How Durable Is MDF Baseboard?

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Found easily in most home-improvement stores, medium-density fiberboard (MDF) is made of sawdust, wood chips and synthetic resin binders that are glued together under extreme heat and pressure. It is devoid of the grain you find in wood, which makes it adaptable for many uses; it can be drilled or cut without damaging the surface. Fine particles are emitted when you saw or drill, so always work in a vented area and wear a face mask to prevent respiratory problems.

Durability

  • Although MDF baseboard is less expensive than wood, it may be more costly in the long run. It may be scraped, knocked and dinged as well as damaged from overflow toilets, refrigerator water lines or other water-related mishaps in the home. Where wood can be repaired, MDF must be replaced. It would be better to use MDF for crown moldings rather than baseboards. MDF should be unpacked in the environment in which it will be used and allowed to adapt to the moisture conditions for 24 hours prior to installation.

Advantages

  • Solid wood may have knots and grain patterns, but MDF is flat and smooth. It can be molded into almost any shape or form and allows finishes to be applied directly to the surface. Its versatility permits it to be used in multiple forms, such as casings, crown moldings, baseboards and chair rails. MDF is usually pre-primed, so you can stain it or paint it as desired. You may also choose the pre-finished product and do nothing extra.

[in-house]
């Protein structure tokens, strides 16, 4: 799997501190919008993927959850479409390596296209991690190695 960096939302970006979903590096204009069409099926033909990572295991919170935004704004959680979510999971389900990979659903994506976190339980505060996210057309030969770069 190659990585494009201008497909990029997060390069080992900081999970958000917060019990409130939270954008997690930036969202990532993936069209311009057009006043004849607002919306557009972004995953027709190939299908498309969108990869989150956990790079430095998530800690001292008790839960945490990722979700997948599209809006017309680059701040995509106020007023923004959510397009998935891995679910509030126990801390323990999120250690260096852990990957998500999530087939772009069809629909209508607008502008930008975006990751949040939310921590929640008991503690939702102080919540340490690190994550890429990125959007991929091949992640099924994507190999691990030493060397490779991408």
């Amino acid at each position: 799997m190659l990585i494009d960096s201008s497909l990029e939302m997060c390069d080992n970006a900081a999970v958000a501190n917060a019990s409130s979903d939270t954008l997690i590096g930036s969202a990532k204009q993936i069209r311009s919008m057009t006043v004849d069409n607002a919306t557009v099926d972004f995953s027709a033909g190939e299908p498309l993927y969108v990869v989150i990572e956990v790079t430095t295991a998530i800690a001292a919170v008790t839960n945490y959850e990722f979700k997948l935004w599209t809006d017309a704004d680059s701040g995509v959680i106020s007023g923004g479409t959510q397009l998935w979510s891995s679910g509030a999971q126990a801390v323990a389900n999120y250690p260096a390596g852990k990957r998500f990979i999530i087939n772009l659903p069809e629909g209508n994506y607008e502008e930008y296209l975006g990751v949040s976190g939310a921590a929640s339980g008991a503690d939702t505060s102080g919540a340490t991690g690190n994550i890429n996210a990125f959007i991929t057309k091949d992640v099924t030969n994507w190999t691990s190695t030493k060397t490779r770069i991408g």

Disadvantages

  • MDF uses formaldehyde as an adhesive, but the amount of allowable emissions is controlled by the American National Standards Institute or the Composite Panel Association. The fiberboard must be kept away from water to prevent it from swelling. Any lacquers or varnishes must be compatible with the pre-primed surface. The installation is virtually the same as other materials, but it is cumbersome, crumbles easily and stands up poorly to moisture.

Installation

  • MDF may be installed using power nails, manual nails, staples or screws. Power nailing requires an air gun with needle-size nails shot under pressure; manual nailing requires use of ring shank nails to prevent the fiberboard from swelling around the nail head; staple nailing involves use of fine-gauge staples with a pneumatic gun; screws, threaded all the way to the end, should be specially made for use with fiberboard and installed with a high-speed drill designed to prevent the screw from poking through the back.

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